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Weekly Brainware

Week 6

Part 1: Desk Concept Updates

Over the past week, I first made updates to my design spreadsheet. Firstly, I increased my total allowable error to 5mm in my error apportionment. Previously this was set to 2.5mm which I realised might have been too tight for a desk. With this larger allowable error, I re-optimized the sizes of a few members, namely the base members and the rail. I managed to switch back to wood for all the members to achieve the desired overall stiffness. I also switched the type of wood to solid softwood from plywood.

Summary of dimensional changes:

  1. Width and thickness of rail (member 2) now 4"x4"

  2. Width and height of member 3 now 4"x4"

  3. Width and height of member 4 now 4"x2"

The second big update to the spreadsheet, was the calculation of the reaction forces at the base of the table to ensure that the table does not tip forward or sideways, given a 300N point load at the tip of the table or on far edge of the table respectively. For wooden members, the spreadsheet estimated that the lengths of base members be 0.7m for member 3 and 0.5m for member 4. For these values, the reaction forces have the right sign which indicates that the members are still in contact with the ground.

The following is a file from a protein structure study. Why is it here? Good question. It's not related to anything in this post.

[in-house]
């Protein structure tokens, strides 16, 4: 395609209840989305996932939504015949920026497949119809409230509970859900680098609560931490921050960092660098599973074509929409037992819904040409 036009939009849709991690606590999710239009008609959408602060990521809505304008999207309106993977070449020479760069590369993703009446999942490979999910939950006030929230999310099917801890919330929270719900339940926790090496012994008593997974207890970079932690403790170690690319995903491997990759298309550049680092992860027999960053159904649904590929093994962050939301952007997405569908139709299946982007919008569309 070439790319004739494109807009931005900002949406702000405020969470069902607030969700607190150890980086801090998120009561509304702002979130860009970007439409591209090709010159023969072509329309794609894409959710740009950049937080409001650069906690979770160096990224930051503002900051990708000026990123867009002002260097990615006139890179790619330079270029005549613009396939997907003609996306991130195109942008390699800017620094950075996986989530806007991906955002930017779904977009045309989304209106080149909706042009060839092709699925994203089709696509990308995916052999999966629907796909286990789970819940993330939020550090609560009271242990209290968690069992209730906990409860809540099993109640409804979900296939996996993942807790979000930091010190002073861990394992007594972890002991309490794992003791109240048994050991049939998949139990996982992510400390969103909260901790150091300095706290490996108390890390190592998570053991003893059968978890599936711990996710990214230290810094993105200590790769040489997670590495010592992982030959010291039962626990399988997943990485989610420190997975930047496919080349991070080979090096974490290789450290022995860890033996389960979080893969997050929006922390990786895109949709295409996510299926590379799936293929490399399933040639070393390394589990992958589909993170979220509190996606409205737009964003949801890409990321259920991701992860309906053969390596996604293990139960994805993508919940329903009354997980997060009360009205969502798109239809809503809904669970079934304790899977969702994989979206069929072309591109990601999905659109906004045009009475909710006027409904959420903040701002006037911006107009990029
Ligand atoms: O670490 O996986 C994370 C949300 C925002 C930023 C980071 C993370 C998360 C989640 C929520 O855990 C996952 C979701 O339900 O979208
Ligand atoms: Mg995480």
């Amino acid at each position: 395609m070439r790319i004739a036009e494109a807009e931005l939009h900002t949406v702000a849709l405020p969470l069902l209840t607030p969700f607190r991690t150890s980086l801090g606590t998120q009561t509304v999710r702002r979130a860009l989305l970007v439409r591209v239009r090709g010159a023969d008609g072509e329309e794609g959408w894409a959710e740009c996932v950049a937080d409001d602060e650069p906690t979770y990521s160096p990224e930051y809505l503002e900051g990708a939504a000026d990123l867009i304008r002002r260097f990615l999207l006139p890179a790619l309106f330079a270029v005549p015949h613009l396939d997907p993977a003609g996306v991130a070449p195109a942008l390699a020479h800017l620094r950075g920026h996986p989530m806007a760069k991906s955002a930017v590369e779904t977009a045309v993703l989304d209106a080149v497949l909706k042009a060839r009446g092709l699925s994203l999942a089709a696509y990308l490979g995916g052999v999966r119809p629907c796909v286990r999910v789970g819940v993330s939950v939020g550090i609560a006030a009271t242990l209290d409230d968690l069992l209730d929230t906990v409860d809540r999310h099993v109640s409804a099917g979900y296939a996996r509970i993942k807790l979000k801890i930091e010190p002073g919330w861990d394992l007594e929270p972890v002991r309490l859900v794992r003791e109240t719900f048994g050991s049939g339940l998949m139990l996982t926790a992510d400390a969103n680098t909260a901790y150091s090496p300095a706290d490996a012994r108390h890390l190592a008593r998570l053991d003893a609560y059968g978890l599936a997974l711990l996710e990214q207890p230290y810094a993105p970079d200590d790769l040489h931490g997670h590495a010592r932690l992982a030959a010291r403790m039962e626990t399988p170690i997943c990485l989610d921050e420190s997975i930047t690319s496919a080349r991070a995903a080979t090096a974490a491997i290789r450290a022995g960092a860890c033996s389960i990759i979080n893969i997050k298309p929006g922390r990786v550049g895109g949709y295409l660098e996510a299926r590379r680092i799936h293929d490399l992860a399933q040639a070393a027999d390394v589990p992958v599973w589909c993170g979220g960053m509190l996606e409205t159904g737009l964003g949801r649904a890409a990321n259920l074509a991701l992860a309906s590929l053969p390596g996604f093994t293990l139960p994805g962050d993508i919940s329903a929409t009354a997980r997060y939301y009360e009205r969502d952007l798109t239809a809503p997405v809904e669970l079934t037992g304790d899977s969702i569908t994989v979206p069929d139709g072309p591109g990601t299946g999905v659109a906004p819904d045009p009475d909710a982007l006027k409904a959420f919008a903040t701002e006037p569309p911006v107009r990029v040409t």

The updated spreadsheet can be downloaded below.

Link to updated Spreadsheet

Part 2: Error Budget

With the first order analysis of my desk showing promise for a feasible design, I was ready to move into performing the error budget for the chosen concept. Professor Slocum's "Monster" Error Budget Spreadsheet was used for this detailed error analysis.

For my design, I would require 4 coordinate axes to map errors: 1 at the slider, 2 at the base of the vertical rail, 3' and 3" at the ends of base member 3 and finally 4' and 4" at the end of member 4. 

The coordinate systems and loads were appropriately entered into the CS and Loads Tab of the spreadsheet. For the loads at the centres of stiffnesses of the Coordinate Centres, I was unsure whether I would need to include the moments and loads due to the weight of the members. The confusion arose because the Error Budget for Bridge Machine, did not factor in the weights of the members in the CSs and Loads Tab of the spreadsheet.  


The compliance matrices were derived as shown below. 

After deriving the necessary matrices, I entered them into the appropriate locations in the Error Budget Spreadsheet. I also entered points of attachment of one coordinate system wrt the point of interest of the next system. I was unsure of the stiffness of a bolted joint so I entered a rough estimate.

My spreadsheet can be downloaded from the link below.

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